4 Focus Areas in 2013

Don’t Miss Investing in These Key Marketing Areas





As the weeks slide by in December, you are likely (hopefully!) planning your major initiatives to make 2013 a big success.

Here’s a list of 4 focus areas that you should consider investing in for 2013.

Why invest in these? Because when they are done right, they will enable you to connect with your customers, boost your sales, and strengthen your brand.

I will detail two of the areas in today’s post. And provide specifics for the rest in my next post.


1. Keep investing in your email marketing

Email has been written off for years as a dying marketing vehicle, yet most of us still spend hours each week poring over our email accounts. Our inboxes continue to be the major place where most of us consistently receive our messages- both work-related and personal.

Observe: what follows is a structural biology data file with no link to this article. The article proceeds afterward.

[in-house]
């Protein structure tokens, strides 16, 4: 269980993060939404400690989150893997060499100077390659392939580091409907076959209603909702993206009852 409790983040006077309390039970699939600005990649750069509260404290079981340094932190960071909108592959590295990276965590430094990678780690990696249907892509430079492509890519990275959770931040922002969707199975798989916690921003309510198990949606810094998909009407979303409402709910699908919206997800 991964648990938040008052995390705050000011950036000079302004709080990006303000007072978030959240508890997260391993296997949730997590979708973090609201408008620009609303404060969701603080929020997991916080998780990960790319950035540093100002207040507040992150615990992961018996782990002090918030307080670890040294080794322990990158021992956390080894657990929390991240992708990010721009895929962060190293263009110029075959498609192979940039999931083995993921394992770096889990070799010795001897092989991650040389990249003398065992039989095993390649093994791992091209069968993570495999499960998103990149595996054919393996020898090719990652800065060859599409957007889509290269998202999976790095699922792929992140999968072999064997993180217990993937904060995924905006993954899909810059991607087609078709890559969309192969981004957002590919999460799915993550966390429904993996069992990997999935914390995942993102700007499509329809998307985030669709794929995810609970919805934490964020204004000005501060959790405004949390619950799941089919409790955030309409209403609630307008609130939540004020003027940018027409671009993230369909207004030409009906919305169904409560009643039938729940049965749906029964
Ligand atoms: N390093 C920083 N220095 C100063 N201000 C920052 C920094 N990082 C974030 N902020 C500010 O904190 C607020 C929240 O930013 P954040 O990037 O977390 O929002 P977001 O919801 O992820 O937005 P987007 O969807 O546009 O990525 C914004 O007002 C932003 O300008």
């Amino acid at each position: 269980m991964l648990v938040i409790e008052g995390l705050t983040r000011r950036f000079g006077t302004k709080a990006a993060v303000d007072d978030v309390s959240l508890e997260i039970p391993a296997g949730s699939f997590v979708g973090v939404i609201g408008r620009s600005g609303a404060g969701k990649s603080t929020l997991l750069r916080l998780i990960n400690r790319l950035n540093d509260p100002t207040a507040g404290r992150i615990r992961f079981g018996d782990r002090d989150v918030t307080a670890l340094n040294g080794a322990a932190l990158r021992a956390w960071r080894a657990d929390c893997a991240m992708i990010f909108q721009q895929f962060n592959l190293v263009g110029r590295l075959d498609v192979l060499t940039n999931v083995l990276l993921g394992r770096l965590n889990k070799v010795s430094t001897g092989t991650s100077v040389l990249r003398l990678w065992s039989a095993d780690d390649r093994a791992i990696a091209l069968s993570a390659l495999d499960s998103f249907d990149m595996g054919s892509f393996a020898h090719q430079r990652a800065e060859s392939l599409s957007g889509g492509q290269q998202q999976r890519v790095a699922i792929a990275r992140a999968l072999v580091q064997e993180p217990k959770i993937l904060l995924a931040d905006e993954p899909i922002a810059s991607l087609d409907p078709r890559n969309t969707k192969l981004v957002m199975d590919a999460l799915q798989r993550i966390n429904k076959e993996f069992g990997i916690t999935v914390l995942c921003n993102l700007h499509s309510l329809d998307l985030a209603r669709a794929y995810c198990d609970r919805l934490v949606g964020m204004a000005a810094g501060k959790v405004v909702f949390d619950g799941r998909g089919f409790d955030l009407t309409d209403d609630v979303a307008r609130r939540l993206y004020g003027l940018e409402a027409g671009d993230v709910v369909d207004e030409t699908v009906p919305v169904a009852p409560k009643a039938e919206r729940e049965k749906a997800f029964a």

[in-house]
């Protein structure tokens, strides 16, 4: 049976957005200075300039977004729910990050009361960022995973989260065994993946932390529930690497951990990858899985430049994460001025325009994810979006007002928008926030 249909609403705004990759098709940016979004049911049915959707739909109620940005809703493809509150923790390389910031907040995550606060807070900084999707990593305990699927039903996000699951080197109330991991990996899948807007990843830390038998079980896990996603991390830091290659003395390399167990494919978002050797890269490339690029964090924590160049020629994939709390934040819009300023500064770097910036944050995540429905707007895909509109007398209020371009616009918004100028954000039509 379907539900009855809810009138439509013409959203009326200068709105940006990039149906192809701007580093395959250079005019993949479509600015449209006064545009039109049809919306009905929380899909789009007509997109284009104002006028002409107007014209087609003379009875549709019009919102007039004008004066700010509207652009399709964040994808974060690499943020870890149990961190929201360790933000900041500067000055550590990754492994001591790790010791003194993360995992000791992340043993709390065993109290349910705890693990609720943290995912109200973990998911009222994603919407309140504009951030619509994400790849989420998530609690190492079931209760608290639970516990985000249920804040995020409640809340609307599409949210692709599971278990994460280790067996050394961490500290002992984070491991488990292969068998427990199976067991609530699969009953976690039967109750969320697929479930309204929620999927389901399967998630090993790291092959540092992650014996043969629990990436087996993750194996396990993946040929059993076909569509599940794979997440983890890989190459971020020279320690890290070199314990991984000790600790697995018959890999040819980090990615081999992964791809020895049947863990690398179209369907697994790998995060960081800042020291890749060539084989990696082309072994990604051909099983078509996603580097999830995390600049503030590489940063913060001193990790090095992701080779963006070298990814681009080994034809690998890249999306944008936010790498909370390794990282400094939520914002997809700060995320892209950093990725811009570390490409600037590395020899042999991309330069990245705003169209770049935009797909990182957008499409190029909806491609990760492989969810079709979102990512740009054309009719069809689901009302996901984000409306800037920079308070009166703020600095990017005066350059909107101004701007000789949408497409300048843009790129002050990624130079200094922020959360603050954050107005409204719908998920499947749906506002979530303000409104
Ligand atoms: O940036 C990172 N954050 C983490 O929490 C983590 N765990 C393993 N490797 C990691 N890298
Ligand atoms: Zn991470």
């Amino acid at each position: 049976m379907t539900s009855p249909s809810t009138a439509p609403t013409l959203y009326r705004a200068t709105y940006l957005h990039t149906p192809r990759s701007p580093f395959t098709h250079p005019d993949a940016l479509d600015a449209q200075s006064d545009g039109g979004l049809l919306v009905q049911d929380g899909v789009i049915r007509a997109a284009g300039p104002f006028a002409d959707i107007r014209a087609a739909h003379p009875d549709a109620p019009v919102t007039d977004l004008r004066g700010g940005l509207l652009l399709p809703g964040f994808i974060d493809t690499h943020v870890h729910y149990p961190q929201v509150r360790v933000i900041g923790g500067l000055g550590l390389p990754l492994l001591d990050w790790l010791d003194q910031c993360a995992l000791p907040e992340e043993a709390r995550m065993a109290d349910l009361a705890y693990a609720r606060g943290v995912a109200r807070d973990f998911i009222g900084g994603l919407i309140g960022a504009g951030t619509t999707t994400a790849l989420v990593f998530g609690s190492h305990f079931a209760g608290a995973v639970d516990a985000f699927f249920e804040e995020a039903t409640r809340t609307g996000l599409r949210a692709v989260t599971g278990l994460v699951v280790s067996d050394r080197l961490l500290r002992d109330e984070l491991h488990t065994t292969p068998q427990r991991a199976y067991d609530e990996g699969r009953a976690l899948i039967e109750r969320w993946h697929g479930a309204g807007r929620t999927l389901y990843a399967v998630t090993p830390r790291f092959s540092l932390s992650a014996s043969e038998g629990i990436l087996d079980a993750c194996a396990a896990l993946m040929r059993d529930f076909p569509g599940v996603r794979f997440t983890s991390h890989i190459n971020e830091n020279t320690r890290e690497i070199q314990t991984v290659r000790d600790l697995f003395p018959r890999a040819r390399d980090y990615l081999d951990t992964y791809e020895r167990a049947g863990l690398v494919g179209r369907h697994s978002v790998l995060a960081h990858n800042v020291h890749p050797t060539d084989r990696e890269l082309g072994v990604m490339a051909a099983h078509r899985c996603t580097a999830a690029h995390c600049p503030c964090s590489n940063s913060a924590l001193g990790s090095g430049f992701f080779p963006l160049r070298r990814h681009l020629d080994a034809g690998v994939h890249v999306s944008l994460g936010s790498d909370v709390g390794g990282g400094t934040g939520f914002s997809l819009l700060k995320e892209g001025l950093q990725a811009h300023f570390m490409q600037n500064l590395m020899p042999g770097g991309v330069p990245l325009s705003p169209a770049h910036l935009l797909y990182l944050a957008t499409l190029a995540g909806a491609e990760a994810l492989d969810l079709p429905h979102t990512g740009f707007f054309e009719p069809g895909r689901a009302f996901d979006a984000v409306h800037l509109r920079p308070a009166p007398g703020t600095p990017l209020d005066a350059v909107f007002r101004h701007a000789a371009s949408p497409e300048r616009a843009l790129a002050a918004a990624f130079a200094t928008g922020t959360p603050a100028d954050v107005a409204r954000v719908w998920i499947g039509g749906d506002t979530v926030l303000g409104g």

And savvy marketers still know that email is a very cost-effective way to message to their customers. In fact, the Direct Marketing Association recently found that each dollar invested in email marketing returned $40 in benefits. That is 4 times the return on mobile marketing – 2012’s hot marketing area. For more details on this study, click here.

So, where should you invest for email marketing in 2013? Follow these key steps:

A. Keep your ‘house’ email list current and growing

You own your house email list, so sending emails cost very little and return big results. Your house list is where you should focus.

But you’ll want to continue to clean and update your house list with current info (emails, first names, preferences). How do you get this done? I recommend you hire a detail-oriented part-timer (perhaps a college student) to focus on it a few hours per week.